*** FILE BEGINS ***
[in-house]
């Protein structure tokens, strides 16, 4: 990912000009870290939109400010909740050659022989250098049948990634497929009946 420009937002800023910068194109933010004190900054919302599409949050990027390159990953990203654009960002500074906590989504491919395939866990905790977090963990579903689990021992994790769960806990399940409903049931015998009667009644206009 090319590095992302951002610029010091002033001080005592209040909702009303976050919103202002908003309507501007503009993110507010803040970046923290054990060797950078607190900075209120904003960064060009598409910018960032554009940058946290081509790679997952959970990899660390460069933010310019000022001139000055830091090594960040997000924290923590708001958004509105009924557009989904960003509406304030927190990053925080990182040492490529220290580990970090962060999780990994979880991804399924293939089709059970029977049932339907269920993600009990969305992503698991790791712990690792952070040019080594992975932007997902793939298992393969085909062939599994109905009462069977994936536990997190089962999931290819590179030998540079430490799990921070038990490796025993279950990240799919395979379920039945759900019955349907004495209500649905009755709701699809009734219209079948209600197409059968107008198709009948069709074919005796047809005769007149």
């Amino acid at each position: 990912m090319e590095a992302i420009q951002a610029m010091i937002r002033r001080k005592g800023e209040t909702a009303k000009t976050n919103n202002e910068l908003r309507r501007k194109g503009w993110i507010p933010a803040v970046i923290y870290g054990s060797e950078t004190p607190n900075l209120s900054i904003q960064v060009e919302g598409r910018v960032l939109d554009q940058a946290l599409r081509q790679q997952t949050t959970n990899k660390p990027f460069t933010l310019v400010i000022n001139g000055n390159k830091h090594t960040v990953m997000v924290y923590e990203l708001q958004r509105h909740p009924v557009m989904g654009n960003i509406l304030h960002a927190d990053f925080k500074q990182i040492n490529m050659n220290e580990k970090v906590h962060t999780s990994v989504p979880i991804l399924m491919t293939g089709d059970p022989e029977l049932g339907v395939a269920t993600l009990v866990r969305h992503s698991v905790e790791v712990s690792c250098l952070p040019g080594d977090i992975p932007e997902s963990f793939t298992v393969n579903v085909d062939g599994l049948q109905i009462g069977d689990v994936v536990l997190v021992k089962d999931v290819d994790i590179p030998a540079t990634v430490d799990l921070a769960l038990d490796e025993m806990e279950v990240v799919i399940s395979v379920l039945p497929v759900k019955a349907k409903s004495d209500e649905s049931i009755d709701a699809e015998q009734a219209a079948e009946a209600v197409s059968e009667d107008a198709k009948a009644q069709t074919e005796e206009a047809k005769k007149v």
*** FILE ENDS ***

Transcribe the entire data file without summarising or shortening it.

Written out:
[in-house]
């Protein structure tokens, strides 16, 4: 990912000009870290939109400010909740050659022989250098049948990634497929009946 420009937002800023910068194109933010004190900054919302599409949050990027390159990953990203654009960002500074906590989504491919395939866990905790977090963990579903689990021992994790769960806990399940409903049931015998009667009644206009 090319590095992302951002610029010091002033001080005592209040909702009303976050919103202002908003309507501007503009993110507010803040970046923290054990060797950078607190900075209120904003960064060009598409910018960032554009940058946290081509790679997952959970990899660390460069933010310019000022001139000055830091090594960040997000924290923590708001958004509105009924557009989904960003509406304030927190990053925080990182040492490529220290580990970090962060999780990994979880991804399924293939089709059970029977049932339907269920993600009990969305992503698991790791712990690792952070040019080594992975932007997902793939298992393969085909062939599994109905009462069977994936536990997190089962999931290819590179030998540079430490799990921070038990490796025993279950990240799919395979379920039945759900019955349907004495209500649905009755709701699809009734219209079948209600197409059968107008198709009948069709074919005796047809005769007149």
């Amino acid at each position: 990912m090319e590095a992302i420009q951002a610029m010091i937002r002033r001080k005592g800023e209040t909702a009303k000009t976050n919103n202002e910068l908003r309507r501007k194109g503009w993110i507010p933010a803040v970046i923290y870290g054990s060797e950078t004190p607190n900075l209120s900054i904003q960064v060009e919302g598409r910018v960032l939109d554009q940058a946290l599409r081509q790679q997952t949050t959970n990899k660390p990027f460069t933010l310019v400010i000022n001139g000055n390159k830091h090594t960040v990953m997000v924290y923590e990203l708001q958004r509105h909740p009924v557009m989904g654009n960003i509406l304030h960002a927190d990053f925080k500074q990182i040492n490529m050659n220290e580990k970090v906590h962060t999780s990994v989504p979880i991804l399924m491919t293939g089709d059970p022989e029977l049932g339907v395939a269920t993600l009990v866990r969305h992503s698991v905790e790791v712990s690792c250098l952070p040019g080594d977090i992975p932007e997902s963990f793939t298992v393969n579903v085909d062939g599994l049948q109905i009462g069977d689990v994936v536990l997190v021992k089962d999931v290819d994790i590179p030998a540079t990634v430490d799990l921070a769960l038990d490796e025993m806990e279950v990240v799919i399940s395979v379920l039945p497929v759900k019955a349907k409903s004495d209500e649905s049931i009755d709701a699809e015998q009734a219209a079948e009946a209600v197409s059968e009667d107008a198709k009948a009644q069709t074919e005796e206009a047809k005769k007149v």